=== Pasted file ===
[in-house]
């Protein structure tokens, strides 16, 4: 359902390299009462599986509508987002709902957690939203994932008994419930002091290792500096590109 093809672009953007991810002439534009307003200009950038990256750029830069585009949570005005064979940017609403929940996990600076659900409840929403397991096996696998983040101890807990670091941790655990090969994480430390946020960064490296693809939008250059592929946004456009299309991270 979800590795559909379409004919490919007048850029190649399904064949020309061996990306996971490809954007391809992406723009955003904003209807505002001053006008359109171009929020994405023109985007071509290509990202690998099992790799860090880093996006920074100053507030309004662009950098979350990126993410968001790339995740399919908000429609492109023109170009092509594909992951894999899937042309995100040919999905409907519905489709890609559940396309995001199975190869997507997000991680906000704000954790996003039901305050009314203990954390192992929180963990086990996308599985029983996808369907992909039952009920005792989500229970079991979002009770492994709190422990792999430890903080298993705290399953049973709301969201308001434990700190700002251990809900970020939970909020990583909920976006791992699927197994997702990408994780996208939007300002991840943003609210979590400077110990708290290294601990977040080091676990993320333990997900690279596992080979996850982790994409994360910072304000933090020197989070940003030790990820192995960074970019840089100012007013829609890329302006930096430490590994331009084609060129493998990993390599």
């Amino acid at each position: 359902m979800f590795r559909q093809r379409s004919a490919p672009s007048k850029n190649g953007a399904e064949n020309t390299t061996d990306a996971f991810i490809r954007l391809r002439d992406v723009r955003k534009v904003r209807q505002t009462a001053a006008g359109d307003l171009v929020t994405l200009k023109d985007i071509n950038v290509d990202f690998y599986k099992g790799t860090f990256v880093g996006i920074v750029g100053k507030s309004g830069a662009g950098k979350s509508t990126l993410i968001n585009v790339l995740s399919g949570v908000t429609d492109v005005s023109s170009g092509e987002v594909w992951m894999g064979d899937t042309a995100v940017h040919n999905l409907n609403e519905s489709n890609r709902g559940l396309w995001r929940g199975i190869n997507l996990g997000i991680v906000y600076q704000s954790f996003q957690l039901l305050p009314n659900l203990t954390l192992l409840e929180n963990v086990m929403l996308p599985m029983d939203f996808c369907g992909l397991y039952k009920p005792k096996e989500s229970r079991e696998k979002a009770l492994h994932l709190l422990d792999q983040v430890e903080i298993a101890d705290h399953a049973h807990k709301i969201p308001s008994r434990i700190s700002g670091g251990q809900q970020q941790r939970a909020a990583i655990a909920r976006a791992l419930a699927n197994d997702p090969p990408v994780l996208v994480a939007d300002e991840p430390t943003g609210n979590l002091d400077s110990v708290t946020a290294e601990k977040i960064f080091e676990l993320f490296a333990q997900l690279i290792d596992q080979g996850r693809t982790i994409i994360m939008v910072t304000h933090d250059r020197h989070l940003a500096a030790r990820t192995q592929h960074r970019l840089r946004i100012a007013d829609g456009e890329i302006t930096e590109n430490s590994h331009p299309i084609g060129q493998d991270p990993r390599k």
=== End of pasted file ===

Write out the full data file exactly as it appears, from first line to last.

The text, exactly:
[in-house]
């Protein structure tokens, strides 16, 4: 359902390299009462599986509508987002709902957690939203994932008994419930002091290792500096590109 093809672009953007991810002439534009307003200009950038990256750029830069585009949570005005064979940017609403929940996990600076659900409840929403397991096996696998983040101890807990670091941790655990090969994480430390946020960064490296693809939008250059592929946004456009299309991270 979800590795559909379409004919490919007048850029190649399904064949020309061996990306996971490809954007391809992406723009955003904003209807505002001053006008359109171009929020994405023109985007071509290509990202690998099992790799860090880093996006920074100053507030309004662009950098979350990126993410968001790339995740399919908000429609492109023109170009092509594909992951894999899937042309995100040919999905409907519905489709890609559940396309995001199975190869997507997000991680906000704000954790996003039901305050009314203990954390192992929180963990086990996308599985029983996808369907992909039952009920005792989500229970079991979002009770492994709190422990792999430890903080298993705290399953049973709301969201308001434990700190700002251990809900970020939970909020990583909920976006791992699927197994997702990408994780996208939007300002991840943003609210979590400077110990708290290294601990977040080091676990993320333990997900690279596992080979996850982790994409994360910072304000933090020197989070940003030790990820192995960074970019840089100012007013829609890329302006930096430490590994331009084609060129493998990993390599």
């Amino acid at each position: 359902m979800f590795r559909q093809r379409s004919a490919p672009s007048k850029n190649g953007a399904e064949n020309t390299t061996d990306a996971f991810i490809r954007l391809r002439d992406v723009r955003k534009v904003r209807q505002t009462a001053a006008g359109d307003l171009v929020t994405l200009k023109d985007i071509n950038v290509d990202f690998y599986k099992g790799t860090f990256v880093g996006i920074v750029g100053k507030s309004g830069a662009g950098k979350s509508t990126l993410i968001n585009v790339l995740s399919g949570v908000t429609d492109v005005s023109s170009g092509e987002v594909w992951m894999g064979d899937t042309a995100v940017h040919n999905l409907n609403e519905s489709n890609r709902g559940l396309w995001r929940g199975i190869n997507l996990g997000i991680v906000y600076q704000s954790f996003q957690l039901l305050p009314n659900l203990t954390l192992l409840e929180n963990v086990m929403l996308p599985m029983d939203f996808c369907g992909l397991y039952k009920p005792k096996e989500s229970r079991e696998k979002a009770l492994h994932l709190l422990d792999q983040v430890e903080i298993a101890d705290h399953a049973h807990k709301i969201p308001s008994r434990i700190s700002g670091g251990q809900q970020q941790r939970a909020a990583i655990a909920r976006a791992l419930a699927n197994d997702p090969p990408v994780l996208v994480a939007d300002e991840p430390t943003g609210n979590l002091d400077s110990v708290t946020a290294e601990k977040i960064f080091e676990l993320f490296a333990q997900l690279i290792d596992q080979g996850r693809t982790i994409i994360m939008v910072t304000h933090d250059r020197h989070l940003a500096a030790r990820t192995q592929h960074r970019l840089r946004i100012a007013d829609g456009e890329i302006t930096e590109n430490s590994h331009p299309i084609g060129q493998d991270p990993r390599k």